Photo credit above: Kevin Wolf/AP. Images for the Weather Channel. “Jim Cantore, The Weather Channel on-camera meteorologist and storm tracker, reports on Winter Storm Jonas in Washington, D.C.”
New Survey Finds a Growing Climate Consensus Among Meteorologists. Here’s a snippet from Dr. John Abraham at The Guardian: “…Another important finding is that most meteorologists feel that some of the change can be averted, based on how we react. Small minorities felt that a large amount of change can be averted or that climate change cannot be averted. These views have changed over the years. For instance, almost 20% of meteorologists say their opinion on climate has changed over the past five years. Of that group, the vast majority are more convinced that the climate is changing and they cite a variety of reasons including new research, seeing first-hand evidence, the consensus amongst climate scientists, or from interactions with climate scientists. A final important result is that only 37% of the AMS respondents consider themselves climate experts...”
Photo credit above: “Cars drive through flooded streets behind a High Water sign in Hammond, Louisiana, USA, 11 March 2016. As climate change leads to more extreme weather, more meteorologists will likely take notice.” Photograph: Dan Anderson/EPA.
Arctic Sea Ice Sets Wintertime Record Low Thanks to Global Warming. No, it wasn’t El Nino – at least as far as we know. Something else was heating up arctic waters. Here’s an excerpt from KING5.com in Seattle: “Arctic sea ice set a record wintertime low for the second straight year because of global warming, scientists at the National Snow and Ice Data Center and NASA announced Monday. “I’ve never seen such a warm, crazy winter in the Arctic,” data center director Mark Serreze said in a statement. “The heat was relentless.” Arctic temperatures this winter were up to 15 degrees higher than average, according to NASA...”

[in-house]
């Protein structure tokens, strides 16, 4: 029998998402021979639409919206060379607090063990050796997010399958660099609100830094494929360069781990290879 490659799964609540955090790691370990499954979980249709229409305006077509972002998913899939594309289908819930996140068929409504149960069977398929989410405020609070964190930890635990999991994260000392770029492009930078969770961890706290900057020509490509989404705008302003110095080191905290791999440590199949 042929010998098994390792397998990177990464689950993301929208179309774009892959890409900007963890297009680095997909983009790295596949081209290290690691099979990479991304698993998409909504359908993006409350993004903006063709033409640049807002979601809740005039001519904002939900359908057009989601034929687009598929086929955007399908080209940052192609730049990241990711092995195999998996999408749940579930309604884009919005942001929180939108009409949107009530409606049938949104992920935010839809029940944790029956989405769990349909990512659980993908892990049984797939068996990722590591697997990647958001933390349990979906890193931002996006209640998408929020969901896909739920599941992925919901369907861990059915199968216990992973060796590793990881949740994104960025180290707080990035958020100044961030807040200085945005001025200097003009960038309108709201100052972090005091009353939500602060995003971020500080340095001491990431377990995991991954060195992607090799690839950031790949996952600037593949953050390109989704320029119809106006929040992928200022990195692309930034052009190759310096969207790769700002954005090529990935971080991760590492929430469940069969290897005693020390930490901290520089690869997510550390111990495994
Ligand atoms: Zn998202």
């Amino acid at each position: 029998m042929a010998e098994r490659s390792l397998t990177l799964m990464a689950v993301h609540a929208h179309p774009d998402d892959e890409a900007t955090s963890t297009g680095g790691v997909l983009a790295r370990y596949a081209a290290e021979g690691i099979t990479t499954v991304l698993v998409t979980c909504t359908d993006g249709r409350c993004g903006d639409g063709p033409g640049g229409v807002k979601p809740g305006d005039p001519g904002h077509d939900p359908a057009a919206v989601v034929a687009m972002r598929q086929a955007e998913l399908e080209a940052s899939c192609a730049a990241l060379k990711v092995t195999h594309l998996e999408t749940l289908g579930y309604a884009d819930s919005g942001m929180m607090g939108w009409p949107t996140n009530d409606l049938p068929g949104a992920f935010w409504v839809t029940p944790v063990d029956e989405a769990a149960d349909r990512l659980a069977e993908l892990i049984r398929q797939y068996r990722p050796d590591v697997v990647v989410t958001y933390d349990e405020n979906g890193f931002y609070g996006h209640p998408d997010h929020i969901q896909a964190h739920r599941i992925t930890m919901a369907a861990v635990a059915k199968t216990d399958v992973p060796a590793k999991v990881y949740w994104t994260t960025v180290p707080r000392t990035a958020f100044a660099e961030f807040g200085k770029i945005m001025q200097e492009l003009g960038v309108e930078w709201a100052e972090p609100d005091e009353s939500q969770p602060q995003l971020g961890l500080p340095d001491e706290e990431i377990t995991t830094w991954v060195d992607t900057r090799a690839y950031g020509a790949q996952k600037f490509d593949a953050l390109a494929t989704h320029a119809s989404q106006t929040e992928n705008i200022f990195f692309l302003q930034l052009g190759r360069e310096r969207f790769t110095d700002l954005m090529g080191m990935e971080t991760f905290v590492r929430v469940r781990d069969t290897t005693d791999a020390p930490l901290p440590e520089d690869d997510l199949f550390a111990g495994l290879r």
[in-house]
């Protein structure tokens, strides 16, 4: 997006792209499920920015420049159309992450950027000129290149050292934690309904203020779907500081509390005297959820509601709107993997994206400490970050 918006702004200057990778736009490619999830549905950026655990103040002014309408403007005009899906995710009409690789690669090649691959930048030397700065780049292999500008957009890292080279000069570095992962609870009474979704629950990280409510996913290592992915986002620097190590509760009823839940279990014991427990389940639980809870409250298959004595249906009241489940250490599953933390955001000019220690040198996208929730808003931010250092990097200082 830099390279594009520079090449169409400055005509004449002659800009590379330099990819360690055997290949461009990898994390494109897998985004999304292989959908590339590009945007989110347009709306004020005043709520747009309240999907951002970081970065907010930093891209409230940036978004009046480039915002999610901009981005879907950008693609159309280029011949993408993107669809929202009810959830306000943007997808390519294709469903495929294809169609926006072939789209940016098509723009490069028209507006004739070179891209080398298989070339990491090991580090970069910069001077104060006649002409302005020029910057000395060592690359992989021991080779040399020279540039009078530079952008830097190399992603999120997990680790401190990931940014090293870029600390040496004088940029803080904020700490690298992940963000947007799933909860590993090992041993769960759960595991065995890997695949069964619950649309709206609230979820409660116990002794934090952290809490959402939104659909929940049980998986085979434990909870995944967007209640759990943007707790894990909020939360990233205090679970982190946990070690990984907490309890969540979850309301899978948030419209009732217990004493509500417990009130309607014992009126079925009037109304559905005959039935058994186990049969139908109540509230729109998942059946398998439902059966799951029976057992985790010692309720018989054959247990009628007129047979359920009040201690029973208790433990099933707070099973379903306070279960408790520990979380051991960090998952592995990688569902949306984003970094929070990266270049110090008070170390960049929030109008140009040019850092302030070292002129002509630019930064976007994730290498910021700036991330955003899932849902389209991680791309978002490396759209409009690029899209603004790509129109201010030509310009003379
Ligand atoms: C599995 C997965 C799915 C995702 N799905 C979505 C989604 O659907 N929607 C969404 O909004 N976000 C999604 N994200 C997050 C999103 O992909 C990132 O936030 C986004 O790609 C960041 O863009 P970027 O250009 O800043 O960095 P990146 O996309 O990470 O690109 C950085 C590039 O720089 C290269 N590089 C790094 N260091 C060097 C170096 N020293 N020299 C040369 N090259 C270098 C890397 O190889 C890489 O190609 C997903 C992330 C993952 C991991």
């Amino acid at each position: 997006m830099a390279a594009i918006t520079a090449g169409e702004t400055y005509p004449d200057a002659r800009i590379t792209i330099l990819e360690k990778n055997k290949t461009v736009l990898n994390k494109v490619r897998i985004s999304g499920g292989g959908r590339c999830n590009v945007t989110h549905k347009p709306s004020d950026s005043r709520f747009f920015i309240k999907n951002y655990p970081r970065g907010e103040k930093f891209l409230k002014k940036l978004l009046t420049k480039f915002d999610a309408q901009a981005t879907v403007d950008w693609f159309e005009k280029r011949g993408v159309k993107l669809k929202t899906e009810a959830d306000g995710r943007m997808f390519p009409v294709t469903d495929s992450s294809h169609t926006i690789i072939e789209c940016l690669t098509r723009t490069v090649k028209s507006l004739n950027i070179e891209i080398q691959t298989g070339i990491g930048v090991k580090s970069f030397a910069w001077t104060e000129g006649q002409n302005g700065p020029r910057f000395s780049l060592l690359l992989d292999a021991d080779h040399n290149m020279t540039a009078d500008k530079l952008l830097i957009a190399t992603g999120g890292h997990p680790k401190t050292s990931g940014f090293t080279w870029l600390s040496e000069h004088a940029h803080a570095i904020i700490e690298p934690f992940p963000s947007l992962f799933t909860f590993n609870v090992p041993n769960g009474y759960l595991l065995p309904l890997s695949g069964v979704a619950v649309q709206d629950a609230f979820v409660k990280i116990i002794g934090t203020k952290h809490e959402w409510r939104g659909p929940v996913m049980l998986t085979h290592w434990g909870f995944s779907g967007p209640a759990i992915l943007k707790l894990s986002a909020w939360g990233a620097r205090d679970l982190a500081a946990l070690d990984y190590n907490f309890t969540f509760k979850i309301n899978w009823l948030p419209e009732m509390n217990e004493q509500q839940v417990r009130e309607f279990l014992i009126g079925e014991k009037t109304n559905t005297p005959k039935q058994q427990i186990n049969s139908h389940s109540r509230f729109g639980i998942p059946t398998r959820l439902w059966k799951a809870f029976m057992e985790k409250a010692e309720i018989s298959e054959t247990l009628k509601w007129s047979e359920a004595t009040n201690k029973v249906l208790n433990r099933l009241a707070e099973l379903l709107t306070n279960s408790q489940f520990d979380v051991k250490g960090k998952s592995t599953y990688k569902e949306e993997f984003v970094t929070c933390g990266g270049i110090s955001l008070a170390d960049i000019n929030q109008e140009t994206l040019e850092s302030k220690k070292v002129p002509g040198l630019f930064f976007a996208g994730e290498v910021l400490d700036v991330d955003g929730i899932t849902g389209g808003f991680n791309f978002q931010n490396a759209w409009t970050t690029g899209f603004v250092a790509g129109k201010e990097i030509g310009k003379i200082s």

Graphic above courtesy of The National Snow and Ice Data Center, which has more details on the record winter ice minimum in the arctic.
How To Talk Global Warming in Plain English. Some good advice from ClimateWire and Scientific American; here’s an excerpt: “…It’s time, many of its past authors say, to consider shifting the assessment away from being a document that tells people what scientists do and do not know about climate change and its risks, and toward something more interactive. Something, many scientists said last week, that explicitly lays out how much time people have to plan, prepare and even pay for the inevitable adaptation. “We could make the goal that it should change the public discourse,” said Susanne Moser, a California-based scientist who worked on the coastal chapter of the last assessment and who studies ways of helping people understand the challenges and risks of climate change. “Do not tell me just how high the sea-level rise is going to get. Tell me how much time I have to solve a very tough problem…”